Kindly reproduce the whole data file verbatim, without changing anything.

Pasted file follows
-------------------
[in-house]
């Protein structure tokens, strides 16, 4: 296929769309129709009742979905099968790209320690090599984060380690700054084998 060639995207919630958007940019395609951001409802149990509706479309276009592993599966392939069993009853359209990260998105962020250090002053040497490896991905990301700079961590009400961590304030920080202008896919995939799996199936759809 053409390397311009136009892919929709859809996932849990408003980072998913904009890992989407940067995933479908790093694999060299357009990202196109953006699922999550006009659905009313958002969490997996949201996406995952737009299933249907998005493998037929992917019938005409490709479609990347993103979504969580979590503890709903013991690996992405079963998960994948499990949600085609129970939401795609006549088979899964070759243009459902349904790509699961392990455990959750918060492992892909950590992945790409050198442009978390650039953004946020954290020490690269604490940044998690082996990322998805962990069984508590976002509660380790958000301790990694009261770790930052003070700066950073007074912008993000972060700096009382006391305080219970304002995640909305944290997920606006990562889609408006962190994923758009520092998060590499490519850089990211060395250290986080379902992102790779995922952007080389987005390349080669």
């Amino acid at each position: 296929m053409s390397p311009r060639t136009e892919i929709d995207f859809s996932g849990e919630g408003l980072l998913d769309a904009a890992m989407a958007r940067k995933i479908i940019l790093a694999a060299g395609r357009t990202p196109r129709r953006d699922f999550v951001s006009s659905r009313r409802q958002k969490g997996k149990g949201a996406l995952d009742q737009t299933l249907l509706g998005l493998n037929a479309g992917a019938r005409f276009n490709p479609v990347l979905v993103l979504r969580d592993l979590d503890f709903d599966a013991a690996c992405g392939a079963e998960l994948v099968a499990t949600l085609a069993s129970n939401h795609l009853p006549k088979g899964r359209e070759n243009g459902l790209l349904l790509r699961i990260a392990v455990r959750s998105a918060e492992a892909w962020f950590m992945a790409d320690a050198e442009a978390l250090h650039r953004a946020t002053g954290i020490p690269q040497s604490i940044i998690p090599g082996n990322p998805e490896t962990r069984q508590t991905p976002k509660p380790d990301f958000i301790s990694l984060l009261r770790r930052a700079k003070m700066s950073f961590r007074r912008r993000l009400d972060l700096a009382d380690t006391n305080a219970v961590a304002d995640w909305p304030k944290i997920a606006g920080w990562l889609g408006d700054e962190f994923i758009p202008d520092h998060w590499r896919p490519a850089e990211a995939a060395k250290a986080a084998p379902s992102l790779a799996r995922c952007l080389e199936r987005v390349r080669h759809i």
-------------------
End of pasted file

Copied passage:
[in-house]
């Protein structure tokens, strides 16, 4: 296929769309129709009742979905099968790209320690090599984060380690700054084998 060639995207919630958007940019395609951001409802149990509706479309276009592993599966392939069993009853359209990260998105962020250090002053040497490896991905990301700079961590009400961590304030920080202008896919995939799996199936759809 053409390397311009136009892919929709859809996932849990408003980072998913904009890992989407940067995933479908790093694999060299357009990202196109953006699922999550006009659905009313958002969490997996949201996406995952737009299933249907998005493998037929992917019938005409490709479609990347993103979504969580979590503890709903013991690996992405079963998960994948499990949600085609129970939401795609006549088979899964070759243009459902349904790509699961392990455990959750918060492992892909950590992945790409050198442009978390650039953004946020954290020490690269604490940044998690082996990322998805962990069984508590976002509660380790958000301790990694009261770790930052003070700066950073007074912008993000972060700096009382006391305080219970304002995640909305944290997920606006990562889609408006962190994923758009520092998060590499490519850089990211060395250290986080379902992102790779995922952007080389987005390349080669």
């Amino acid at each position: 296929m053409s390397p311009r060639t136009e892919i929709d995207f859809s996932g849990e919630g408003l980072l998913d769309a904009a890992m989407a958007r940067k995933i479908i940019l790093a694999a060299g395609r357009t990202p196109r129709r953006d699922f999550v951001s006009s659905r009313r409802q958002k969490g997996k149990g949201a996406l995952d009742q737009t299933l249907l509706g998005l493998n037929a479309g992917a019938r005409f276009n490709p479609v990347l979905v993103l979504r969580d592993l979590d503890f709903d599966a013991a690996c992405g392939a079963e998960l994948v099968a499990t949600l085609a069993s129970n939401h795609l009853p006549k088979g899964r359209e070759n243009g459902l790209l349904l790509r699961i990260a392990v455990r959750s998105a918060e492992a892909w962020f950590m992945a790409d320690a050198e442009a978390l250090h650039r953004a946020t002053g954290i020490p690269q040497s604490i940044i998690p090599g082996n990322p998805e490896t962990r069984q508590t991905p976002k509660p380790d990301f958000i301790s990694l984060l009261r770790r930052a700079k003070m700066s950073f961590r007074r912008r993000l009400d972060l700096a009382d380690t006391n305080a219970v961590a304002d995640w909305p304030k944290i997920a606006g920080w990562l889609g408006d700054e962190f994923i758009p202008d520092h998060w590499r896919p490519a850089e990211a995939a060395k250290a986080a084998p379902s992102l790779a799996r995922c952007l080389e199936r987005v390349r080669h759809i």